The power of food as history and memory…

amatrciana torino turin earthquakeAbove: over the weekend in Turin, 7,000 servings of Amatriciana raised nearly €50,000 for victims of last week’s earthquake in central Italy (image via the popular Italian food blog Scatti di Gusto).

A couple of Italian food blogs (here and here) have posted about celebrity chef Antonino Cannavacciuolo’s op-ed on the front page of La Repubblica today.

There’s no link available online to non-subscribers but I wanted to post an excerpted translation of the piece. Like my Italian colleagues, I was moved by Cannavacciuolo’s take on the power of food and the way Amatriciana has become a symbol of recovery and hope in the wake of last week’s tragedy.

“Disasters destroy communities and they also destroy their symbols,” he wrote.

    They cause schools, hospitals, hotels, and churches to crumble. And once again, the earthquake that struck central Italy seems to have destroyed almost everything.
    But one symbol, however seemingly simple, has been spared: food.
    Today, Amatriciana, a dish that takes its name from one of the towns struck by the seismic event, sends a very powerful message.
    We all know that food is part of our daily lives. But it’s not just nourishment. It’s also history and memory.
    And that’s exactly what Amatriciana is: a simple dish of the people that carries forward the history of those who created it and the traditions of an ancient rural cuisine.

I was also really moved by my friend (and neo-Houstonian) Jeff Kralik’s post today, “Headed to Italy with a Heavy Heart.”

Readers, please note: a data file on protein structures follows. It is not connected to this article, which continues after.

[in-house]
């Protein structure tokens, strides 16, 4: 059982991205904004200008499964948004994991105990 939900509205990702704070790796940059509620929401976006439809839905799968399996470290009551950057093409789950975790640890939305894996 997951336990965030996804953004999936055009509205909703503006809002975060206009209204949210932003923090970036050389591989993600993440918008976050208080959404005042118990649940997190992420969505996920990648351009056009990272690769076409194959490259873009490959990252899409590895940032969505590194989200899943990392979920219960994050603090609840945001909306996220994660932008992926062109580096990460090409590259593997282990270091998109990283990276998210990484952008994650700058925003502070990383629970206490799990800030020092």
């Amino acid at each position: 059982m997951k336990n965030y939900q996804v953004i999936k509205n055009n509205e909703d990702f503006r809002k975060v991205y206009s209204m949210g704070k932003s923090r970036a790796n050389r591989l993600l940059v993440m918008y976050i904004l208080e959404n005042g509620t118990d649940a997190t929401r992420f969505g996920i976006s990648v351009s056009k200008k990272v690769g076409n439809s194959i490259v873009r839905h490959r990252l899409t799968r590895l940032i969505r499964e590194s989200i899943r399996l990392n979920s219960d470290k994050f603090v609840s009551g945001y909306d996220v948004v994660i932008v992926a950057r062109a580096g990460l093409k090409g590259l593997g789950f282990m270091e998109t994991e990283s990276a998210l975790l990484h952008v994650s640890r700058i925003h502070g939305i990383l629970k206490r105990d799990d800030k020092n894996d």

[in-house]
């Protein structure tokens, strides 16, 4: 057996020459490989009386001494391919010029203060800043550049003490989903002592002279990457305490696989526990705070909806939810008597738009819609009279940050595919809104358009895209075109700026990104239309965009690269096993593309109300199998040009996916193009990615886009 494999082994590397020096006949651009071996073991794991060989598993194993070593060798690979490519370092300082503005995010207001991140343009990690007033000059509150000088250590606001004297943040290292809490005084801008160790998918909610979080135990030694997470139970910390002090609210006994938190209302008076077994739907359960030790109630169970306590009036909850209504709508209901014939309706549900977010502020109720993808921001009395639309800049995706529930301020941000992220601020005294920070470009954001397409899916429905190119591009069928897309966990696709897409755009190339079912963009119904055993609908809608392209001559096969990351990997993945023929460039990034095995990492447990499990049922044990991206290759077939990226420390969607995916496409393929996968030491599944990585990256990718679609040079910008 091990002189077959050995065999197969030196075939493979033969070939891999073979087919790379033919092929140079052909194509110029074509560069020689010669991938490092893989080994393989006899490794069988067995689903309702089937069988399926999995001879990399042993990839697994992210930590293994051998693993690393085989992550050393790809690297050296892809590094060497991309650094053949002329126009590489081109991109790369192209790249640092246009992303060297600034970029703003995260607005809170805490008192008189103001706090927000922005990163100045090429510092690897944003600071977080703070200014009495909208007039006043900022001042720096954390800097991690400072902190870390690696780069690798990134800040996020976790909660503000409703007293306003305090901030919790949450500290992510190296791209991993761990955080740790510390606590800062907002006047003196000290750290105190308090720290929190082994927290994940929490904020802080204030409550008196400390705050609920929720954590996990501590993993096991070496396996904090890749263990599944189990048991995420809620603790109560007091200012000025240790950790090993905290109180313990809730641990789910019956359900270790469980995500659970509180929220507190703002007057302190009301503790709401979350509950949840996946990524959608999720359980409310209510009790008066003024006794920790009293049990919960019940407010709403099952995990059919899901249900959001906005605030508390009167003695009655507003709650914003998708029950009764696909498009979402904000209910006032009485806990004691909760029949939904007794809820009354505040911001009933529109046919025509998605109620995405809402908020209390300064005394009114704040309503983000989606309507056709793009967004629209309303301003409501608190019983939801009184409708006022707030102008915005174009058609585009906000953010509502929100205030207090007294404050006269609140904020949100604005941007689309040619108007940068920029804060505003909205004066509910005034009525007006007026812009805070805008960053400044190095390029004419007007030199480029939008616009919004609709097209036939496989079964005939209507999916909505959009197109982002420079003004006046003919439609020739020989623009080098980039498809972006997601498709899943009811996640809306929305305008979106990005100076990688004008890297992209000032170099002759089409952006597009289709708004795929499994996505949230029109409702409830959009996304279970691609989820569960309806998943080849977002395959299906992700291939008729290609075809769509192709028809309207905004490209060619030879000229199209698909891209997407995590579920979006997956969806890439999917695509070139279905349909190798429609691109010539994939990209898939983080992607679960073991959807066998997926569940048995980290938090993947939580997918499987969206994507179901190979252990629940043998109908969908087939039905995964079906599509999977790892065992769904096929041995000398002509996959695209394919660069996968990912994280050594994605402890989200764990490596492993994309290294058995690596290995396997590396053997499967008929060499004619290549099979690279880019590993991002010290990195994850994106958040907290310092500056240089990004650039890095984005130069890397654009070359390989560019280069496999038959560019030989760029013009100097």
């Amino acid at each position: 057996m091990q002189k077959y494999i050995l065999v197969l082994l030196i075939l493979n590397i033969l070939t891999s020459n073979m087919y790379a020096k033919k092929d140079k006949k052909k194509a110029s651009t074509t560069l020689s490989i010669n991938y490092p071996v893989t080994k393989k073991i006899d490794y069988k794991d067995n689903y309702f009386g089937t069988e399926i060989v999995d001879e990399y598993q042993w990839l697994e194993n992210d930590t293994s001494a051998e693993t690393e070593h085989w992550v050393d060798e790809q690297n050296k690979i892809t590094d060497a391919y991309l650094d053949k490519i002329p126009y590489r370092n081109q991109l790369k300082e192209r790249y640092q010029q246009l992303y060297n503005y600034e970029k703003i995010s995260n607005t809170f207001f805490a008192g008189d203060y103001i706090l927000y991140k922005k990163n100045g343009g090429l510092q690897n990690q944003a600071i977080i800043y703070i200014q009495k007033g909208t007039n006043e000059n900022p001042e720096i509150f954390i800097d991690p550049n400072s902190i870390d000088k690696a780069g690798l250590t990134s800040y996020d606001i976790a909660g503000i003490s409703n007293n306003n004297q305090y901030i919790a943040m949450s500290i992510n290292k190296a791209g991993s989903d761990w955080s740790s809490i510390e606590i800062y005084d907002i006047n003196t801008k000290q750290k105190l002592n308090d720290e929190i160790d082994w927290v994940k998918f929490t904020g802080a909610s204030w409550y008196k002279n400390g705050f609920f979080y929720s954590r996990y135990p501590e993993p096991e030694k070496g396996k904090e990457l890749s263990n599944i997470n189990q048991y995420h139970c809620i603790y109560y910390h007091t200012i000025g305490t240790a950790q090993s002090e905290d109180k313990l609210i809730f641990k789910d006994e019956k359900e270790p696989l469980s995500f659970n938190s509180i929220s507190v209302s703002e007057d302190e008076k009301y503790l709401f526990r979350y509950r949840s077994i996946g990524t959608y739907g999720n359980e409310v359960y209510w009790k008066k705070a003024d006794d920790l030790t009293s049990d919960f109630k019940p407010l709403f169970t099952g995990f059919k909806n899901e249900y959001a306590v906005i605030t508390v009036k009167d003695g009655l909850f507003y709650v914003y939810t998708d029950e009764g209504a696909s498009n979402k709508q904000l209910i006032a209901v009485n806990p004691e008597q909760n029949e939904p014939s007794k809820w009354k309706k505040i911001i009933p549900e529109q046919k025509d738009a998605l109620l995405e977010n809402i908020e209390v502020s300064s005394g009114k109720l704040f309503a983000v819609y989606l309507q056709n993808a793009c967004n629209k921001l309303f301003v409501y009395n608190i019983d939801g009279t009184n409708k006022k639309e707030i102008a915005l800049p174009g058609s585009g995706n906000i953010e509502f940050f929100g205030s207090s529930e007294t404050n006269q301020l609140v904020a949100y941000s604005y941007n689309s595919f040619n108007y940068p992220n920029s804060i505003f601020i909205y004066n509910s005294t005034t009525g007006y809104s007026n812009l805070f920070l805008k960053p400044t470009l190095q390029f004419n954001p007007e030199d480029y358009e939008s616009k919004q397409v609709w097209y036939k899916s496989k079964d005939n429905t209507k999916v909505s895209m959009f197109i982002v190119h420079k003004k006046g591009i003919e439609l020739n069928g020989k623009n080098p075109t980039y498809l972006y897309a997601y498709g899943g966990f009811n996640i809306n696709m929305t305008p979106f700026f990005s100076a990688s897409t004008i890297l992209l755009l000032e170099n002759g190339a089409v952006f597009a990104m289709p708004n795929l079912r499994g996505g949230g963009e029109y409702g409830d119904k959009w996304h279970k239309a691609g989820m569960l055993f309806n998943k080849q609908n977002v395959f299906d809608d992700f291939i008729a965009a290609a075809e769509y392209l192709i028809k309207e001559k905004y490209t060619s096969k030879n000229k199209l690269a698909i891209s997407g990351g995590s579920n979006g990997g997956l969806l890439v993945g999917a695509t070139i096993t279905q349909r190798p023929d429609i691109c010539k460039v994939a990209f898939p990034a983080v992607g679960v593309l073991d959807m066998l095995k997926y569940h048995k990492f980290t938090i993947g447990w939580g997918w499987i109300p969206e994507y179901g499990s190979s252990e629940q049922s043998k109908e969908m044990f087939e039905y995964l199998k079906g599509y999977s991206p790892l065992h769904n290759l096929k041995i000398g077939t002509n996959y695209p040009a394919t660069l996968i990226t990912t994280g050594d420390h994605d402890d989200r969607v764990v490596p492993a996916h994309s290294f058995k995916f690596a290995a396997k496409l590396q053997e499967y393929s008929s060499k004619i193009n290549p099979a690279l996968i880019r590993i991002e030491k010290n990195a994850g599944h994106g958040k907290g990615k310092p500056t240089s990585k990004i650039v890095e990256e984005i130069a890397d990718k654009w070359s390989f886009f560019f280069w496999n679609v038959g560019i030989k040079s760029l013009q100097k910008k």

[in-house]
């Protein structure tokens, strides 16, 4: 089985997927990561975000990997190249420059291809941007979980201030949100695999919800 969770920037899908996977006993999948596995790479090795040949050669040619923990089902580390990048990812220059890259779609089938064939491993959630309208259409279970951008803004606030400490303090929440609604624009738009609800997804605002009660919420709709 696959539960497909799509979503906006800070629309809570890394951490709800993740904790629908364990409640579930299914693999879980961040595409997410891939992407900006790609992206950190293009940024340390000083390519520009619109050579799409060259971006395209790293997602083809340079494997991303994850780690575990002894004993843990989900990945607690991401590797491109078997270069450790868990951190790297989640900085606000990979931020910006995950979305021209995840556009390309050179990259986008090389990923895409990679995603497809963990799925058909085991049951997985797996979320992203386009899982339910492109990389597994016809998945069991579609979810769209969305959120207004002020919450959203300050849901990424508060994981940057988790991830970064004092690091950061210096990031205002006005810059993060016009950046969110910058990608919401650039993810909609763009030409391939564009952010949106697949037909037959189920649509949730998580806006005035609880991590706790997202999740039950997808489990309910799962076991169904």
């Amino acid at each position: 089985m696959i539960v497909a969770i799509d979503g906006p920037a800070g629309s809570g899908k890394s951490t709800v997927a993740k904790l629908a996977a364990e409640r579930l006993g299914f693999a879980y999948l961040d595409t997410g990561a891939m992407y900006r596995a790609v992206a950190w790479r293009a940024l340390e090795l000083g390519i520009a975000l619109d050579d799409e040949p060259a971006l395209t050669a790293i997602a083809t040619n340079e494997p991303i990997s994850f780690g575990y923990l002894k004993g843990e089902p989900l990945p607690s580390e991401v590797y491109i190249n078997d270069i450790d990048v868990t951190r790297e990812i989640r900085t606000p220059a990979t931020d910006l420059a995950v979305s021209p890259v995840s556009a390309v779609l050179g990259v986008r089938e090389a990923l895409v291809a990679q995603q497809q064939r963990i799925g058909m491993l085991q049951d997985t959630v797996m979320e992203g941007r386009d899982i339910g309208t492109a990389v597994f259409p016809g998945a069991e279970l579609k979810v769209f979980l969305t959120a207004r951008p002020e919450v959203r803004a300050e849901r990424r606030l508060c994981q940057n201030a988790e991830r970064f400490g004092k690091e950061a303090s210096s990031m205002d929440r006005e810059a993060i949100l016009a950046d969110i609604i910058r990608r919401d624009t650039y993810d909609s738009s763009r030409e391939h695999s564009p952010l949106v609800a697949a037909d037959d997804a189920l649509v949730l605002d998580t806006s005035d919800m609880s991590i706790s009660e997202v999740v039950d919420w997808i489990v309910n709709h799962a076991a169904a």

Before he left for a trip to Italy yesterday, he made his family an Amatriciana, which his sons devoured “with aplomb.”

Jeff’s planning to give blood during his stay.

As banal as it may sound to some, the legacy of a place and people lives on through an otherwise simple dish made from the humblest of ingredients. It’s the power of food as history and memory to inspire us…

One thought on “The power of food as history and memory…

  1. Your post is heartbreaking yet encouraging… while food itself is tangible — the stories, people, and the place it represents are the intangible elements that elevate food from mere sustenance. Food as symbolism that cannot be erased and as a vehicle of hope is such a beautiful concept, and I’m so glad to have finally read someone put it that way… thank you. The simple truth that food keeps traditions alive is true whether on a familial level or when speaking of an entire population’s heritage. The fundraising efforts through Amatriciana are akin to the campaign with Risotto Cacio Pepe after the 2012 earthquakes… leave it to the Italians to express solidarity and ignite hope through food. My personal parallel to the power of Amatriciana, are the dishes I cook from taste recollection that keep my father’s memory very much alive. And that indeed gives me hope. I loved Italy since I was a little girl, notwithstanding I’d never been at the time, solely from my experiences with its cuisine via my dad. All of my father’s anecdotes of his summers in Piemonte and university days in Milan revolved around memories of food, taste, and the people who partook in these experiences. I’ve taken his stories, the flavours I grew up with (interpretations of Northern Italian cuisine)… and that is what has translated into not only a professional pursuit, but also a core part of my identity. Again, thank you for yet another beautiful post.

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